Report Examines Racial and Gender Differences in California Higher Educational Attainments

A new report from The Campaign for College Opportunity examines gender and racial differences in educational attainments for African Americans in California.

At the campuses of the University of California, 73 percent of Black men and 81 percent of Black women graduate within six years. More than 80 percent of both Black men and Black women who transferred into a University of California campus after completing some college work elsewhere, earn a diploma within six years.

However, the four-year graduation rate for Black men (50 percent) is 20 percentage points lower than that of White men (70 percent). For Black women at the University of California, the graduation rate (65 percent) is 14 percentage points lower than their White female counterparts (79 percent).

In the large California State University System, the four-year graduation rate more than doubled for Black women, from 10 percent of Black women enrolling in 2011 to 24 percent of Black women enrolling in 2016. For Black men, the four-year graduation rate also doubled during the period but the graduation rates were much lower than for Black women. For Black men enrolling at a CalState campus in 2001, only 7 percent graduated within four years. By 2016, the rate had doubled to 14 percent but this is still 10 percentage points lower than the rate for Black women.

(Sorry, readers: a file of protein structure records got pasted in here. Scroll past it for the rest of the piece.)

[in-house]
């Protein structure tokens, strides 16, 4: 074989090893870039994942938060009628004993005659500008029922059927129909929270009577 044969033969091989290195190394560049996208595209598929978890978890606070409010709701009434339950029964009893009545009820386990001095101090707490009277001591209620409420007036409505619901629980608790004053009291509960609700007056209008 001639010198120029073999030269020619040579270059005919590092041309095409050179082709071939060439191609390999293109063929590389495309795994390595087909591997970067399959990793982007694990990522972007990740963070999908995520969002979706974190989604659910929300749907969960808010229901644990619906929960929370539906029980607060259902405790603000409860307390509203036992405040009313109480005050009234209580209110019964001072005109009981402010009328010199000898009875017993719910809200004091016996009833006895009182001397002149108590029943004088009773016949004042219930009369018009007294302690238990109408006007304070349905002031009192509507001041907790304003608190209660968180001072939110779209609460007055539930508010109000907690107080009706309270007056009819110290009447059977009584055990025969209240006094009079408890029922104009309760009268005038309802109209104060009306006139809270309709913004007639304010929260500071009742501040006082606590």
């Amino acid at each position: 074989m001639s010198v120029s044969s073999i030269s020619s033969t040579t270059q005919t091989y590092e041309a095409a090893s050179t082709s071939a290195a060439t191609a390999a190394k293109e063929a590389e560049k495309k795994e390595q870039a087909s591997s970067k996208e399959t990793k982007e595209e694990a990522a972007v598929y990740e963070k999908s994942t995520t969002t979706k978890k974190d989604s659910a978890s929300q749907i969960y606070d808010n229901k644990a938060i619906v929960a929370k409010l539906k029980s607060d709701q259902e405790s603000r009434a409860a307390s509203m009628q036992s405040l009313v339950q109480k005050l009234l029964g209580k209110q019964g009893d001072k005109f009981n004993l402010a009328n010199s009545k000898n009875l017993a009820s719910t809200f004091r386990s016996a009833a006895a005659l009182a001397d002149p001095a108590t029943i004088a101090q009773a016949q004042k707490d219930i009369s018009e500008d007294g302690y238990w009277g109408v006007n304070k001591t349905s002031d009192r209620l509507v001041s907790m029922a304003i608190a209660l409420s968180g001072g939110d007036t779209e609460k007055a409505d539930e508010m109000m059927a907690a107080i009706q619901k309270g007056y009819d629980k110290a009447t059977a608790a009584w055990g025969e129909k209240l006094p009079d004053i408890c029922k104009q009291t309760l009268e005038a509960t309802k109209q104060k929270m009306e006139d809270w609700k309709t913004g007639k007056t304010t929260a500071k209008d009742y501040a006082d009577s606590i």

Some 53 percent of Black women who enrolled at a California State University campus in 2011 earned a degree within six years compared to 42 percent of Black men.

Only 8 percent of Black men and 10 percent of Black women who enrolled in California Community Colleges in the 2016-17 academic year graduated with a degree or certificate within four years.

The authors conclude that “strengthening efforts that improve student supports, eliminating ineffective remedial education, strengthening the transfer pathway, improving hiring of diverse faculty, staff and leadership, and providing adequate financial aid to ensure college is affordable are key to a more equitable higher education experience for Black Californians.”

The full 14-page report, Examining Disparities in College Opportunity by Gender for Black Californians, may be downloaded here.

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  1. I sure hope those degrees earned are worth it for those young people. Sometimes I think that we should be discouraging our young people from attending college, unless they intend to major in something with a job waiting for them afterwards like accounting, nursing, computer programming, etc. …

  2. Hey Allen,

    I know you can’t be that narrowminded in the 21st century. Based upon your infantile comment, so long the “humanities and liberal arts” support your world view of history, education, law, finance, and medicine it’s acceptable. However, heaven forbid if a different perspective and analysis is brought to the forefront critically challenging such narratives then it’s problematic. Are you kidding me! Grow up pal.

    • Oh really? Tell me, what can one do with a Gender studies, women’s studies, Africana studies besides teaching, research, or working at a museum?

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